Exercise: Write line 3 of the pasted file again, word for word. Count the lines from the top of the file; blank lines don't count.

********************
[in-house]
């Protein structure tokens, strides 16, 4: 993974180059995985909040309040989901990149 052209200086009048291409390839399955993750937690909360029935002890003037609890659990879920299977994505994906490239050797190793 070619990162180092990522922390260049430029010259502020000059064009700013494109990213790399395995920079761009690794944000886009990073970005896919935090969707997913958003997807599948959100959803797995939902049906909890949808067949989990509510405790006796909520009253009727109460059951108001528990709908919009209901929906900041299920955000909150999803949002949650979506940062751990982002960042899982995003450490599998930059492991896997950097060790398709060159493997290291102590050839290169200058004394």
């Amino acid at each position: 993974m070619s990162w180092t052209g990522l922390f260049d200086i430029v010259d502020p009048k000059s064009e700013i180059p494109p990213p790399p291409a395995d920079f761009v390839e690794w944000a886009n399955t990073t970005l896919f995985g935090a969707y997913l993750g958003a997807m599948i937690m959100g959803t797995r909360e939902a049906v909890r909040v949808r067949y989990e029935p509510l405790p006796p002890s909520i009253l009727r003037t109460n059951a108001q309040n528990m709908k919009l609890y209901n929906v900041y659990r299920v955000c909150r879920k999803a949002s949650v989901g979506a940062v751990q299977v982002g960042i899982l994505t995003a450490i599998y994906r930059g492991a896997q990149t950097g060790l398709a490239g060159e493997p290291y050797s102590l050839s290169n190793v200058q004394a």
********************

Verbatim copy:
């Amino acid at each position: 993974m070619s990162w180092t052209g990522l922390f260049d200086i430029v010259d502020p009048k000059s064009e700013i180059p494109p990213p790399p291409a395995d920079f761009v390839e690794w944000a886009n399955t990073t970005l896919f995985g935090a969707y997913l993750g958003a997807m599948i937690m959100g959803t797995r909360e939902a049906v909890r909040v949808r067949y989990e029935p509510l405790p006796p002890s909520i009253l009727r003037t109460n059951a108001q309040n528990m709908k919009l609890y209901n929906v900041y659990r299920v955000c909150r879920k999803a949002s949650v989901g979506a940062v751990q299977v982002g960042i899982l994505t995003a450490i599998y994906r930059g492991a896997q990149t950097g060790l398709a490239g060159e493997p290291y050797s102590l050839s290169n190793v200058q004394a």